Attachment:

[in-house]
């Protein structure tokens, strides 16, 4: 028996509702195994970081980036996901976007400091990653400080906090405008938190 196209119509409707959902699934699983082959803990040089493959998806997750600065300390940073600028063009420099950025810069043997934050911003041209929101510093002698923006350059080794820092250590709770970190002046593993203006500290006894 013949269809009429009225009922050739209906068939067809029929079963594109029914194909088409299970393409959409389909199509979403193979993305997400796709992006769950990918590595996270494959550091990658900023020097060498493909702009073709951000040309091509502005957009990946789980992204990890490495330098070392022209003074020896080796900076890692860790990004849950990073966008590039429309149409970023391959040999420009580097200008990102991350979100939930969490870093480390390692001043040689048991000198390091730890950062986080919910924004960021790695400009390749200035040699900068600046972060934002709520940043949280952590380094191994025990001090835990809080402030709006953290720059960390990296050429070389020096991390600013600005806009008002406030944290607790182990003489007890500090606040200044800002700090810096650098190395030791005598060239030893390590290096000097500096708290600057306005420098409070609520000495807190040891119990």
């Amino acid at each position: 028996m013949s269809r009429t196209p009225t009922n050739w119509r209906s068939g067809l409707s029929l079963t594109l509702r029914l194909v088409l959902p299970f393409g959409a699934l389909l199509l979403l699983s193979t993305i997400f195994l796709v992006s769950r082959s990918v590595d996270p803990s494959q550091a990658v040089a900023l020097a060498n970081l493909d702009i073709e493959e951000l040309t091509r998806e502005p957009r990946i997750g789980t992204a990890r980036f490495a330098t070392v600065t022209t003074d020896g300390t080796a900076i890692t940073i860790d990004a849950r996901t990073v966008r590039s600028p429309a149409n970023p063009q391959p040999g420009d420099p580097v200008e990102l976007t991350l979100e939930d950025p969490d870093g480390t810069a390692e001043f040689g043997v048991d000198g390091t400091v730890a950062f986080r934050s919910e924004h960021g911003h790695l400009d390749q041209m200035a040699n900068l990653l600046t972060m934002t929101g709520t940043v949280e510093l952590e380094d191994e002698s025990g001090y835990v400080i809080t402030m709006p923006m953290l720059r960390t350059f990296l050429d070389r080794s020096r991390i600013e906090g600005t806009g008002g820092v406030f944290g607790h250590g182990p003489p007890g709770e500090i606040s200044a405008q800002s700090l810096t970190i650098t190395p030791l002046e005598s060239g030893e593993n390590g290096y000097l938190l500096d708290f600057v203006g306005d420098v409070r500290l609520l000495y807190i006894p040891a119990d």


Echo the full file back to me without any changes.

[in-house]
């Protein structure tokens, strides 16, 4: 028996509702195994970081980036996901976007400091990653400080906090405008938190 196209119509409707959902699934699983082959803990040089493959998806997750600065300390940073600028063009420099950025810069043997934050911003041209929101510093002698923006350059080794820092250590709770970190002046593993203006500290006894 013949269809009429009225009922050739209906068939067809029929079963594109029914194909088409299970393409959409389909199509979403193979993305997400796709992006769950990918590595996270494959550091990658900023020097060498493909702009073709951000040309091509502005957009990946789980992204990890490495330098070392022209003074020896080796900076890692860790990004849950990073966008590039429309149409970023391959040999420009580097200008990102991350979100939930969490870093480390390692001043040689048991000198390091730890950062986080919910924004960021790695400009390749200035040699900068600046972060934002709520940043949280952590380094191994025990001090835990809080402030709006953290720059960390990296050429070389020096991390600013600005806009008002406030944290607790182990003489007890500090606040200044800002700090810096650098190395030791005598060239030893390590290096000097500096708290600057306005420098409070609520000495807190040891119990």
């Amino acid at each position: 028996m013949s269809r009429t196209p009225t009922n050739w119509r209906s068939g067809l409707s029929l079963t594109l509702r029914l194909v088409l959902p299970f393409g959409a699934l389909l199509l979403l699983s193979t993305i997400f195994l796709v992006s769950r082959s990918v590595d996270p803990s494959q550091a990658v040089a900023l020097a060498n970081l493909d702009i073709e493959e951000l040309t091509r998806e502005p957009r990946i997750g789980t992204a990890r980036f490495a330098t070392v600065t022209t003074d020896g300390t080796a900076i890692t940073i860790d990004a849950r996901t990073v966008r590039s600028p429309a149409n970023p063009q391959p040999g420009d420099p580097v200008e990102l976007t991350l979100e939930d950025p969490d870093g480390t810069a390692e001043f040689g043997v048991d000198g390091t400091v730890a950062f986080r934050s919910e924004h960021g911003h790695l400009d390749q041209m200035a040699n900068l990653l600046t972060m934002t929101g709520t940043v949280e510093l952590e380094d191994e002698s025990g001090y835990v400080i809080t402030m709006p923006m953290l720059r960390t350059f990296l050429d070389r080794s020096r991390i600013e906090g600005t806009g008002g820092v406030f944290g607790h250590g182990p003489p007890g709770e500090i606040s200044a405008q800002s700090l810096t970190i650098t190395p030791l002046e005598s060239g030893e593993n390590g290096y000097l938190l500096d708290f600057v203006g306005d420098v409070r500290l609520l000495y807190i006894p040891a119990d």